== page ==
"No man has any natural authority over his fellow men."
- Jean-Jacques Rousseau
You have been playing guitar for almost a year now.
You already have some nice skills with the guitar.
You can play many of the songs you love.
Some of your friends have even told you that they like how you play.
What's the next step? Well, play in a band, of course!
The problem is that if you have never played live in front of strangers, then you, my friend, are in for a treat.
A good show is not only about good music. It's called a show, not an audition, because there's more to it than just sound.
It's very likely nobody every told you this, though. It's so easy to spot a newbie player onstage because they are like a deer caught in headlights: paralyzed with such a fear that not even Freddy Krugger himself would be able to instill even on a Halloween night.
In this lesson, I'm going to show you what you need to know in order to play with Authority so that people listen to you for real and take you like you want to be taken: like a Badass Rockstar.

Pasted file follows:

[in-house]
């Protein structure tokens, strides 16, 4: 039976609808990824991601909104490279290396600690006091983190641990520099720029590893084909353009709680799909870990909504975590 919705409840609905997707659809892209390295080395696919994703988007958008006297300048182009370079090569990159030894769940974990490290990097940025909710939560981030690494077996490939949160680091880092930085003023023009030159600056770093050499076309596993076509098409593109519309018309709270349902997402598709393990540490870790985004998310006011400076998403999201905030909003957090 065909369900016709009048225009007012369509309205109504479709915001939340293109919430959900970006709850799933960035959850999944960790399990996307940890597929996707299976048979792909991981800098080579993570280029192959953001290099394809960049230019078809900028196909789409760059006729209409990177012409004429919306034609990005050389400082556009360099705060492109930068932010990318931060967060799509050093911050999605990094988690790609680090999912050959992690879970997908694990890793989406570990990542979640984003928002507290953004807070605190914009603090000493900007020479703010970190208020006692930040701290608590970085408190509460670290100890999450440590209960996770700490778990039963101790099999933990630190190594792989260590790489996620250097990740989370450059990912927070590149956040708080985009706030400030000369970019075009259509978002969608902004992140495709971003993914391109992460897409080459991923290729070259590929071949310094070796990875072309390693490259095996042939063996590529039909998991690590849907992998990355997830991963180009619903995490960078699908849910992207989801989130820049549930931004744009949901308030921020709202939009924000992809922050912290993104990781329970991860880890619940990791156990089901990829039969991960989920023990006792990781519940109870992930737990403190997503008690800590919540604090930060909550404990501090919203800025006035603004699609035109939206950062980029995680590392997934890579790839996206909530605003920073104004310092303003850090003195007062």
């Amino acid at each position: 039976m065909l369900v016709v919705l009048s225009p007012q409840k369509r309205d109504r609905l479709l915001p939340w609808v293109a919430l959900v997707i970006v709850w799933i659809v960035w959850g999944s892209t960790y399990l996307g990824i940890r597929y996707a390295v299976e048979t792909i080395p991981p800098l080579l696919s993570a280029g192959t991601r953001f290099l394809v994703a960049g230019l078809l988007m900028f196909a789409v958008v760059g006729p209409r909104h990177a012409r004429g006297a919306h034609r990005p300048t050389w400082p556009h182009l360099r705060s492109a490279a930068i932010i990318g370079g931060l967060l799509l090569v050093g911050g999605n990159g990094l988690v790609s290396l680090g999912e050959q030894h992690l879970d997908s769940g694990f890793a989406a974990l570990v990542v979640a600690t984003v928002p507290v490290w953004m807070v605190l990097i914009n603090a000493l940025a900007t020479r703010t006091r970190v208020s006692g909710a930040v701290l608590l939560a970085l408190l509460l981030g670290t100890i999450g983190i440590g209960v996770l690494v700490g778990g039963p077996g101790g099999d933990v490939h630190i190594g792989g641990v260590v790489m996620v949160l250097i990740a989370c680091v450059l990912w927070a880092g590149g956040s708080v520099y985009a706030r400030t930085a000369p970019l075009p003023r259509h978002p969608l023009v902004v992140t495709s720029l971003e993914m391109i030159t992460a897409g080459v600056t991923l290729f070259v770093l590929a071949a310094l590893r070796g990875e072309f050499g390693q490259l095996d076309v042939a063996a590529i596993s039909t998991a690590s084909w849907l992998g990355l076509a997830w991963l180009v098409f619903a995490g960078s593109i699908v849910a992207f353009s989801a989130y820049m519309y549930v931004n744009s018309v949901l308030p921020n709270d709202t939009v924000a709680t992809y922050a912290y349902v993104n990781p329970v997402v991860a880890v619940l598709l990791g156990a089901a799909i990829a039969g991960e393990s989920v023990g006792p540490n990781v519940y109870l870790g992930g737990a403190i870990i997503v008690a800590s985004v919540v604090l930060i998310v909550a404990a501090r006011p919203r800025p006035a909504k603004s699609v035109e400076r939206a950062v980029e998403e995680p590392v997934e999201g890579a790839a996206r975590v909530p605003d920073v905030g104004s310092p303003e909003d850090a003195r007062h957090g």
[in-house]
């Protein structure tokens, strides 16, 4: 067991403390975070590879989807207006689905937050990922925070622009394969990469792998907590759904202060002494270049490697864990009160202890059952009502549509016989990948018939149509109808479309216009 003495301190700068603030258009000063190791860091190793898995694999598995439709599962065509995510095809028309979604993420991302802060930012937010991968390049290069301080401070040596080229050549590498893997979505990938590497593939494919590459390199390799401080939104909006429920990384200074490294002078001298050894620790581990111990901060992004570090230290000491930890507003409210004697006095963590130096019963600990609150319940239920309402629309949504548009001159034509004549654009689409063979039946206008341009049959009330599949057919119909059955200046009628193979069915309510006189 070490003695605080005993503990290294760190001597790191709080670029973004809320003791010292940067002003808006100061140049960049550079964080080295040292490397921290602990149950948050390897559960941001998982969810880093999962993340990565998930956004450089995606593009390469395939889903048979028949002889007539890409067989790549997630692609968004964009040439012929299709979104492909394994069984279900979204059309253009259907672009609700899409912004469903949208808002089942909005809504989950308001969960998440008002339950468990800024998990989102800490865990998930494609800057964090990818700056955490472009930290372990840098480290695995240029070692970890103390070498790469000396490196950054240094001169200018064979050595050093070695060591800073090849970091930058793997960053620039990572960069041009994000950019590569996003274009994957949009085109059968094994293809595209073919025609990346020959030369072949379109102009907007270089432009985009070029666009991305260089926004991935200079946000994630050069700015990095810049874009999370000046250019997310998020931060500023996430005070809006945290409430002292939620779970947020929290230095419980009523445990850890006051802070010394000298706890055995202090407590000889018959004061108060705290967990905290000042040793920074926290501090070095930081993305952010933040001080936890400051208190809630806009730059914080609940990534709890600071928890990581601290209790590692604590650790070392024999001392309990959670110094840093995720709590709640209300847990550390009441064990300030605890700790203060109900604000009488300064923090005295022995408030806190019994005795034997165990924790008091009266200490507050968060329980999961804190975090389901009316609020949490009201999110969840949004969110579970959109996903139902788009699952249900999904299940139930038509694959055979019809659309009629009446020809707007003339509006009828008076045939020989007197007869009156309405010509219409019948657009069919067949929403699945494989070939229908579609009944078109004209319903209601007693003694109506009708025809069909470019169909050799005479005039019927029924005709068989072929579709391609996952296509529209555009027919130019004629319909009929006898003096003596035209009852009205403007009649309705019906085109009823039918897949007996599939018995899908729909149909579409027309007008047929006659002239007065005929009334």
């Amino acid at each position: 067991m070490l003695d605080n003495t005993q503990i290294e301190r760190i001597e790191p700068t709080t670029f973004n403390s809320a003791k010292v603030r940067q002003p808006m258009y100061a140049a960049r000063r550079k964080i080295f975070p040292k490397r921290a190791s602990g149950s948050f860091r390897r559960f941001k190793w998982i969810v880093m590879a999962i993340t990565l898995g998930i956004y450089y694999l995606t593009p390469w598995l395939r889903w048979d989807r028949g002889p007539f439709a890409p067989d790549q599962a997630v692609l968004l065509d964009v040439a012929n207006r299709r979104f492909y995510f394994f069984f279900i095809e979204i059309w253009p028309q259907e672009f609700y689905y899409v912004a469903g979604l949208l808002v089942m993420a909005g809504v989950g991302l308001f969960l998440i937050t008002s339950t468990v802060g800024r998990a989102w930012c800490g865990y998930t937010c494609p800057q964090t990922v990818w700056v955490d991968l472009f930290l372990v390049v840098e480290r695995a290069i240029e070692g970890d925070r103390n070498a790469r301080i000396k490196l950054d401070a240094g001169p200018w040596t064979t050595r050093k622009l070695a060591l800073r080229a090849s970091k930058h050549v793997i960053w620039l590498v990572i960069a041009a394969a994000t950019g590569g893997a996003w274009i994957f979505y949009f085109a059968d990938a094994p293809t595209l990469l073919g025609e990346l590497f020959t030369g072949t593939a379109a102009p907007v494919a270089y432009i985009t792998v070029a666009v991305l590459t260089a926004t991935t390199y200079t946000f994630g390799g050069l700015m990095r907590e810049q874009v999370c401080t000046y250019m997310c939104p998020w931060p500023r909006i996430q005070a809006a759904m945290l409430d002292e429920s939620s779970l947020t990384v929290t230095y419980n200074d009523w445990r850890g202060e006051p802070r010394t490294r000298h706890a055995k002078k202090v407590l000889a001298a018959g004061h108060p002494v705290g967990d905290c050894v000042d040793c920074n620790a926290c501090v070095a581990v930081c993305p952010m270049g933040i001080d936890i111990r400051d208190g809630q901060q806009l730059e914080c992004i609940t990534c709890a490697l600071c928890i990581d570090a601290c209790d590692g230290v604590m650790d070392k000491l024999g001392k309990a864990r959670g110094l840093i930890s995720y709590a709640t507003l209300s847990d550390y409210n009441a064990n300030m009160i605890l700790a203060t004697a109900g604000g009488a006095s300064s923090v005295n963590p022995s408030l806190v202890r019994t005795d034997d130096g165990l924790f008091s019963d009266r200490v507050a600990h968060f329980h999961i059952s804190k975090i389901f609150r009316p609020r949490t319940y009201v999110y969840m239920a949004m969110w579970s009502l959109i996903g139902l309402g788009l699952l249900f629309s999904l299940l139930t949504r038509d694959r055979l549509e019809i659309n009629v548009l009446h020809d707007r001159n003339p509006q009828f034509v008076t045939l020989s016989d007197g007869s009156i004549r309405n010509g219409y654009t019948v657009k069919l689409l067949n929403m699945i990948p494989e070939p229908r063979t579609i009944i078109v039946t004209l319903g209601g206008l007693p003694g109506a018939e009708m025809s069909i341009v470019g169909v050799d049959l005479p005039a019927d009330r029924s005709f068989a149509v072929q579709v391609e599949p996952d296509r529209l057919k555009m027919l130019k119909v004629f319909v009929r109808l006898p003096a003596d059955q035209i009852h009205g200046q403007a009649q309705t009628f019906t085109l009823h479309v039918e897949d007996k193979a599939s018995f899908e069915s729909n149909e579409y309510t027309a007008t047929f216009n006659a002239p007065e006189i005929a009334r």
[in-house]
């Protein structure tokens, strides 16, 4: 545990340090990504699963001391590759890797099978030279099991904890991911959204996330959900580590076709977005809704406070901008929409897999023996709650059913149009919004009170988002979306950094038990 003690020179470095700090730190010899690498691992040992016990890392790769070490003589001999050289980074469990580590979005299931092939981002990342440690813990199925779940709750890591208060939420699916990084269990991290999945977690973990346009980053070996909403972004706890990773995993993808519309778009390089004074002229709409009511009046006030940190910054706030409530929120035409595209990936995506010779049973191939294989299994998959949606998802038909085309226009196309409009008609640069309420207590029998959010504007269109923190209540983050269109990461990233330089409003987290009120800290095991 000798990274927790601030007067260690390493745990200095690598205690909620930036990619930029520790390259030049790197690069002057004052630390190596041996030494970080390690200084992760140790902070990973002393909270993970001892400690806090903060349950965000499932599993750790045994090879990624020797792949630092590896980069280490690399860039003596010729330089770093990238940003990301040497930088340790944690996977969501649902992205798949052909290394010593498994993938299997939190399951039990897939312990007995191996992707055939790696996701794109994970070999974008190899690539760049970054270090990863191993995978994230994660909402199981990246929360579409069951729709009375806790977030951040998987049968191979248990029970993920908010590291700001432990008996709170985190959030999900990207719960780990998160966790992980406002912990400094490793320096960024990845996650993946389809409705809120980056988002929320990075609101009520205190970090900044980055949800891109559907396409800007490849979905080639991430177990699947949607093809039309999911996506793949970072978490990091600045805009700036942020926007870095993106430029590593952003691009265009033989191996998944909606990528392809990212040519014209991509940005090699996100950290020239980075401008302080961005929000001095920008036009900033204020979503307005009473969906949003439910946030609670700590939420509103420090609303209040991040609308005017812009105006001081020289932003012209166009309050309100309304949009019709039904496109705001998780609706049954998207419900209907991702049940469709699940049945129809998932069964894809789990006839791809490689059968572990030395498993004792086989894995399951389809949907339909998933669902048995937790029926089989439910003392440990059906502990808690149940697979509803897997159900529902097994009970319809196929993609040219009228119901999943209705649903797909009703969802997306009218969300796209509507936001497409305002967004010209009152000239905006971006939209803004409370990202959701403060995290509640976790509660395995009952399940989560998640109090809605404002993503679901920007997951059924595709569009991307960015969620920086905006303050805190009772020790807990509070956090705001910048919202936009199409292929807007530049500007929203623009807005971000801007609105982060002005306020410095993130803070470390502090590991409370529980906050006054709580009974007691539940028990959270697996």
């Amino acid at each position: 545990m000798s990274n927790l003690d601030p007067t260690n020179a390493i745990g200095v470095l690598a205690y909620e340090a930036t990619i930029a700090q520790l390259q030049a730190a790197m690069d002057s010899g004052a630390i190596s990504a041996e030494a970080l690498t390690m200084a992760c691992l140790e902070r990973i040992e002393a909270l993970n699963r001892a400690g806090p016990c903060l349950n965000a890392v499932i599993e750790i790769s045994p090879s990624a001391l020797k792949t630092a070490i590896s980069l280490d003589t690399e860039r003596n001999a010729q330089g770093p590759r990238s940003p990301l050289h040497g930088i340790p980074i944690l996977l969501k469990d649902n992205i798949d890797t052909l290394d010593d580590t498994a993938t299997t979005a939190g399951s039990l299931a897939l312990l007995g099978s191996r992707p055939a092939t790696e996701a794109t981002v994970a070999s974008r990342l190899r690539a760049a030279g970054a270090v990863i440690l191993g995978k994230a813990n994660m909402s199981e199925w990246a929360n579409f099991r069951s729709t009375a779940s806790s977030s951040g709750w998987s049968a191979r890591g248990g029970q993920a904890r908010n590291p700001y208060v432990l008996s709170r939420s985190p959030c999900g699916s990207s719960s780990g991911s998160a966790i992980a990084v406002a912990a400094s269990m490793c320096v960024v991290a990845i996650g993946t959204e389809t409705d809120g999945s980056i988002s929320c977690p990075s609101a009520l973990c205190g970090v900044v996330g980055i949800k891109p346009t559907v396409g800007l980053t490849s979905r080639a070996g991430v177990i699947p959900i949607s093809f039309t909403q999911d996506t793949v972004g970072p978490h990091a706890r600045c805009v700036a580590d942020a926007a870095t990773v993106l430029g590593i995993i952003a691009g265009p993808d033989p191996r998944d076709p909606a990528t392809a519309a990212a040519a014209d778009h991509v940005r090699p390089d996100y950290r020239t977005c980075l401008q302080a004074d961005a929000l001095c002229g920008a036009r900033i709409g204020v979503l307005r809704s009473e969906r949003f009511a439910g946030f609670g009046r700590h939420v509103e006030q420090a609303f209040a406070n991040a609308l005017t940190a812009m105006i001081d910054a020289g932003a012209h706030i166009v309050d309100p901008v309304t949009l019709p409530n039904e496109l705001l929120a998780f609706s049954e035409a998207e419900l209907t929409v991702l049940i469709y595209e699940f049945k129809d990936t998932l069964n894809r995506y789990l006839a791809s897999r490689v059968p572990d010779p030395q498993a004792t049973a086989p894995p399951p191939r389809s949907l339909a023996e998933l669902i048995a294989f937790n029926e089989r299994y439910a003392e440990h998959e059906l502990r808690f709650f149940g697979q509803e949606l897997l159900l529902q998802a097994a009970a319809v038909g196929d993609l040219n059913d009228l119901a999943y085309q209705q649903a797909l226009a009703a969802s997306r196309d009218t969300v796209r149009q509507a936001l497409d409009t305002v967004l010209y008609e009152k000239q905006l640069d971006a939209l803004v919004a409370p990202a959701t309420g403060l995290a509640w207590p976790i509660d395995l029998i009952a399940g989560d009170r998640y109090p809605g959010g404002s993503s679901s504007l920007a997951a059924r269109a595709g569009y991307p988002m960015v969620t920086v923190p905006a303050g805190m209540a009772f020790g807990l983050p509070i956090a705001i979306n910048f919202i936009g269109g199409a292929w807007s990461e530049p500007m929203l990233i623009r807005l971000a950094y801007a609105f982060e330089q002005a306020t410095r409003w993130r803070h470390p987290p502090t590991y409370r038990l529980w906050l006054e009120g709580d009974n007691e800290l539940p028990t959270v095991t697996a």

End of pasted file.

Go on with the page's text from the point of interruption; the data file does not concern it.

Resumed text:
First of all, it's fair to point out that each audience has its own likes and dislikes, and these should not be challenged. I say should not instead of must not with purpose, and I'll explain that to you in just a moment.
These tend to be a set of invisible, unwritten Laws that emerge in certain groups, which must be met at a bare minimum in order to be part of it. It's fine, you know what I mean.
It's like a game of what frat you belong to. You have to meet their expectations or else they'll kick you out after humilliating you in front of everyone on campus by bathing you in honey and covering you with chicken feathers.
No, I've never suffered anything like that, I just saw it!
Not matter what music sub-culture you belong to, what style you play, how skilled you are, whether you are grass or rock Pokemon, there are four areas you must nail in order to project an image of authority, so that people recognize you mean business.
Because at the end of the day, we all want to be taken seriously and with respect.
Let's start with the most obvious and then move on to more advanced stuff.
The first step is rather obvious, and it is, in my opinion, the most important.
Your music must be good. It does not need to be great, but it should be interesting at the very least.